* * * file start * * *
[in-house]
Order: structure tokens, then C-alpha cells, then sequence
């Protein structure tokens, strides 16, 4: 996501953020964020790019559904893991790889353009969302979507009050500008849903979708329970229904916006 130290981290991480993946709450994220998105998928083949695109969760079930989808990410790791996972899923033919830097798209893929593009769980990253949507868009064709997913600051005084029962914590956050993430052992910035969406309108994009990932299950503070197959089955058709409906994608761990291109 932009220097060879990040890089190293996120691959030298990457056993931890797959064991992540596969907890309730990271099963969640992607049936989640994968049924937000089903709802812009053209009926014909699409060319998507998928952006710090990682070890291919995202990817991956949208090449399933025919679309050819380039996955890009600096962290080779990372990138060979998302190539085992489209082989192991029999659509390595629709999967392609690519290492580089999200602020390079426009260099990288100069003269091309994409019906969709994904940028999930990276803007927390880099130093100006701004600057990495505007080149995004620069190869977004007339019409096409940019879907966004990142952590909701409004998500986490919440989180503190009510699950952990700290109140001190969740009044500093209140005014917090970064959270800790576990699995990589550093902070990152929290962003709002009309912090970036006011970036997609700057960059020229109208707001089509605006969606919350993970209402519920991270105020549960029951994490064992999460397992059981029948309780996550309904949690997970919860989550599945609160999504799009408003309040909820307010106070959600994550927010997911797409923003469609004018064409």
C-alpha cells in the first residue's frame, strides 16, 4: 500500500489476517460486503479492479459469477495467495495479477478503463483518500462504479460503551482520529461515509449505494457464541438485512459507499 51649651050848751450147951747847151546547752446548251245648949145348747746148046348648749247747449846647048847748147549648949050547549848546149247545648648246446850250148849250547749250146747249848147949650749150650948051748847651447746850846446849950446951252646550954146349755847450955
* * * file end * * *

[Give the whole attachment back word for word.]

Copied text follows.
[in-house]
Order: structure tokens, then C-alpha cells, then sequence
């Protein structure tokens, strides 16, 4: 996501953020964020790019559904893991790889353009969302979507009050500008849903979708329970229904916006 130290981290991480993946709450994220998105998928083949695109969760079930989808990410790791996972899923033919830097798209893929593009769980990253949507868009064709997913600051005084029962914590956050993430052992910035969406309108994009990932299950503070197959089955058709409906994608761990291109 932009220097060879990040890089190293996120691959030298990457056993931890797959064991992540596969907890309730990271099963969640992607049936989640994968049924937000089903709802812009053209009926014909699409060319998507998928952006710090990682070890291919995202990817991956949208090449399933025919679309050819380039996955890009600096962290080779990372990138060979998302190539085992489209082989192991029999659509390595629709999967392609690519290492580089999200602020390079426009260099990288100069003269091309994409019906969709994904940028999930990276803007927390880099130093100006701004600057990495505007080149995004620069190869977004007339019409096409940019879907966004990142952590909701409004998500986490919440989180503190009510699950952990700290109140001190969740009044500093209140005014917090970064959270800790576990699995990589550093902070990152929290962003709002009309912090970036006011970036997609700057960059020229109208707001089509605006969606919350993970209402519920991270105020549960029951994490064992999460397992059981029948309780996550309904949690997970919860989550599945609160999504799009408003309040909820307010106070959600994550927010997911797409923003469609004018064409």
C-alpha cells in the first residue's frame, strides 16, 4: 500500500489476517460486503479492479459469477495467495495479477478503463483518500462504479460503551482520529461515509449505494457464541438485512459507499 51649651050848751450147951747847151546547752446548251245648949145348747746148046348648749247747449846647048847748147549648949050547549848546149247545648648246446850250148849250547749250146747249848147949650749150650948051748847651447746850846446849950446951252646550954146349755847450955